The heading and possibly the first few sentences: identification of the issue, names of products, services or people, any relevant reference codes.

I - Interest
Statement of facts: include the relevant dates and details without the injection of statements that make assumptions about reasons.

D - Desire
Statement of desired resolution: describe what you'd like to happen to resolve the complaint. It's also a good idea - depending on the situation - to state that you'll be flexible in the joint effort to find a satisfactory solution.

A - Action
Call to action: this should be a positive, friendly request that sounds like the indicated action will result in a continuing, satisfied, loyal customer.

An important part of your action statement is your sign-off. Rather than making a simple "I look forward to hearing from you" exit, it's often more effective to include a compliment about your normal, positive experience with the organisation's products and services. Why do you like them? Why have you been a loyal customer until now?

Appearance is important
Like any other sales letter, your complaint letter must appear professional and approachable. This affects formatting, but usually requires nothing more than a standard business letter layout on your company's letterhead (see Writing Effective Business Letters in the 2007/09 OBET). Of course a professional letter will also be free from spelling and grammar errors. This means running your letter not only through the spelling and grammar checker, but also past another pair of eyes - if possible those of a native-speaker.

The other part of the appearance game is approachability. If your letter seems long, complex or filled with too many details, it's also less likely to be thoroughly read. If your complaint requires presentation of significant detail, it's best to make your letter short and present the detail in an attached document.

Important complaint letter phrases


Faulty PrintRight 32m

Malfunctioning switching equipment - Ref# 33X4000H

Malfunctioning switching equipment - Trouble ticket 33X4000H

Onsite customer service problem

Continuing/Outstanding customer service problem - Ref# 33X4000H


On 4 January, 2007, we purchased a XXX model 34 from


I?m afraid ...

I would like to call your attention to ...

The product has not performed according to our expectations.

The enclosed software does not meet our expectations/ does not function as expected.

The PrintRight 32m we recently purchased does not function as documented in the accompanying user guide.

One of your repairman, John Smythe, visited us on 3 March to remedy a problem with a PrintRight 32m we purchased from your company last year.

This has been a continuing problem.

We were billed the wrong amount.

This is the third onsite visit this year by someone on your team for the same problem.

We are disappointed because ...

    ... we had hoped that ...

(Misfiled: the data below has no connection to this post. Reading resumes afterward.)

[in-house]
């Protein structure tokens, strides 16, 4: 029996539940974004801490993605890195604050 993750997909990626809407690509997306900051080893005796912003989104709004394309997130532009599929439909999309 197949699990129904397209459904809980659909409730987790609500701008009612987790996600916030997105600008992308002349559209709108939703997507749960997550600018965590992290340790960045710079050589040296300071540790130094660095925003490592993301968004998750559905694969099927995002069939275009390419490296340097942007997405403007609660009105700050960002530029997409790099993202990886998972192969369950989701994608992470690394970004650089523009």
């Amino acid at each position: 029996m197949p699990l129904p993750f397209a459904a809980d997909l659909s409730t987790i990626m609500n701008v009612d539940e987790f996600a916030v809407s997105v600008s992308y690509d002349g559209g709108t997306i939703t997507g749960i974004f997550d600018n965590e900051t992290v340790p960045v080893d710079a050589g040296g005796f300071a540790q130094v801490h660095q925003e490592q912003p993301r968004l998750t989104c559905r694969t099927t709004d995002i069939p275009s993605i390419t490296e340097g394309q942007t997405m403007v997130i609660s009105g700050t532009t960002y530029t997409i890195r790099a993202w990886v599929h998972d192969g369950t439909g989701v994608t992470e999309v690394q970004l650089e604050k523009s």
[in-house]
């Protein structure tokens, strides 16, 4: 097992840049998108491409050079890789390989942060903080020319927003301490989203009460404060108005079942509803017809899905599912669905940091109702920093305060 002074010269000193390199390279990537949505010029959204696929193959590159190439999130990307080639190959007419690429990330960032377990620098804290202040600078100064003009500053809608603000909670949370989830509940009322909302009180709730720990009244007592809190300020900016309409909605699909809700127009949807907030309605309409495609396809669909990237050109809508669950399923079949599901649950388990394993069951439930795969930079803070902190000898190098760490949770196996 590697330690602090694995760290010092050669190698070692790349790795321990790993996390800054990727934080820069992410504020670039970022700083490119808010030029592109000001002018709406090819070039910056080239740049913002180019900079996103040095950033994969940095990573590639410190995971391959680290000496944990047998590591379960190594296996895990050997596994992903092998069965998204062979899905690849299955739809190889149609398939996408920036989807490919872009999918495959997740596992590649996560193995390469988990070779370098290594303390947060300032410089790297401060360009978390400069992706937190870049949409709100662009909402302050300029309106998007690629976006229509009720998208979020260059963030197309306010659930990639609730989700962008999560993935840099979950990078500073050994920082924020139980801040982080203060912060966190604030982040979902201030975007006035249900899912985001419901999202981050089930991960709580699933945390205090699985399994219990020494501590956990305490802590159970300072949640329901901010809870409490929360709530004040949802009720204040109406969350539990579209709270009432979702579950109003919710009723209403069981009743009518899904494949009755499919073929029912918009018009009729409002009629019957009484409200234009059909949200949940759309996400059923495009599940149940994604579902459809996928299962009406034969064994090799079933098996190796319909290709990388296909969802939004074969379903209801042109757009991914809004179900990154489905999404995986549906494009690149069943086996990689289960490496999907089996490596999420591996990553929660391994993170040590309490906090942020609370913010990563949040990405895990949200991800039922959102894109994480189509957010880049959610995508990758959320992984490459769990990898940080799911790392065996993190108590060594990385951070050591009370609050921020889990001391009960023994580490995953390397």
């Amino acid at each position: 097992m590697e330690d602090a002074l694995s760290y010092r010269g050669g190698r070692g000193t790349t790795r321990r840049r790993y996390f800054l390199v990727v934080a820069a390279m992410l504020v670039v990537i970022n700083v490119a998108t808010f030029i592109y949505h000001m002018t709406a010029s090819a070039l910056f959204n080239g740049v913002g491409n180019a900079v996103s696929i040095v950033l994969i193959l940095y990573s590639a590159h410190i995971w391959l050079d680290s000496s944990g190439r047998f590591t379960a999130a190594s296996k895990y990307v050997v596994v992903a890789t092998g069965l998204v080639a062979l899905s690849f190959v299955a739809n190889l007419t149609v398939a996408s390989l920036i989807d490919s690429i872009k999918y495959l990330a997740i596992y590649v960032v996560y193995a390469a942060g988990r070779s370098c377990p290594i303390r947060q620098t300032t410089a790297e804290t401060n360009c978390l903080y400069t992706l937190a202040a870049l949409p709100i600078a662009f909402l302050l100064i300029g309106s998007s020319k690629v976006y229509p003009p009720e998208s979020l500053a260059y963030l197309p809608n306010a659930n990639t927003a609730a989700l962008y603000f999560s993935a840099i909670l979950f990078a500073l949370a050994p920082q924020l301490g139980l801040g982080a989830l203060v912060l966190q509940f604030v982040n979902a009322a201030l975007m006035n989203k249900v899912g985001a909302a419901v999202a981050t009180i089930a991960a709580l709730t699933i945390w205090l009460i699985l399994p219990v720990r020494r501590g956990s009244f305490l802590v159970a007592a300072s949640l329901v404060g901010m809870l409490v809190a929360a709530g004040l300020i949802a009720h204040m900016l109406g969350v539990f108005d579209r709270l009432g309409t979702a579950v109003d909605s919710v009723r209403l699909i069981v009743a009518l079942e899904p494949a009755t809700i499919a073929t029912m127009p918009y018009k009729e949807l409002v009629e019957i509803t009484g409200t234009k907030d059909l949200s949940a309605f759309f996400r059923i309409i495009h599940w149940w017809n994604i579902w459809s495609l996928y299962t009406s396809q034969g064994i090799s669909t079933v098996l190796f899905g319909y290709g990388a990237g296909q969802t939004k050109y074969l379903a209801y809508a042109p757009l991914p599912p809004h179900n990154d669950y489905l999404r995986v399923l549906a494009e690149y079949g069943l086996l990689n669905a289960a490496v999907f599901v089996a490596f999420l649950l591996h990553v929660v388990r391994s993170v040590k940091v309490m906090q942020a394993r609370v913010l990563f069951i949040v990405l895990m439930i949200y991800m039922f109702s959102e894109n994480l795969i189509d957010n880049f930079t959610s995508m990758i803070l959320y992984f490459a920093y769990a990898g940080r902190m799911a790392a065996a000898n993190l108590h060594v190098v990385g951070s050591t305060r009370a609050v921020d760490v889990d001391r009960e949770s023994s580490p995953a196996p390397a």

... the description of the product claimed that ...


To resolve the problem, I would like/appreciate ...

I would be grateful if you could send a replacement for this unit and refund my postage costs.

I would like to speak with someone about replacing this unit with another model that may meet our expectations better.

Can I ask that you look into this matter personally and ensure that your repairman is properly equipped to solve the problem during his next visit?

Please contact me using the number below to ...

    ... schedule the next visit.

    ... discuss potential solutions.

I would like a complete/partial refund of our purchase price/service fees.

I have enclosed copies of ...

I would also like to ask you to ...

Copies of our invoices and our service agreement are enclosed.

A detailed description of the problem is enclosed, along with pertinent supporting documentation.

To appreciate our situation, it's important to properly understand the impact of our problem.

Please contact me using the number below to schedule this visit and to discuss the relevant details.


I would really appreciate your help.

I look forward to your reply within the next two weeks.

I greatly appreciate your help with this matter.

I/We will continue to remain a loyal customer, as I/we have been very satisfied with your products/services in the past.

To conclude, I would like to add that our firm has been a loyal customer for ...

I feel that this situation is an exception to the rule, and feel confident that you will be able to swiftly resolve this problem to our satisfaction.

I hope that we can resolve this issue swiftly and thank you for your assistance.

Statements that set a friendly, non-threatening, constructive tone

I/We realise that mistakes happen.

I'm/We're sure this is a relatively rare problem/ issue ...

However ...

We hope that ...

Schlagwörter: Korrespondenz auf Englisch, Beschwerdebriefe auf Englisch, Beschweren auf Englisch, Beschwerde auf Englisch, Englisch beschweren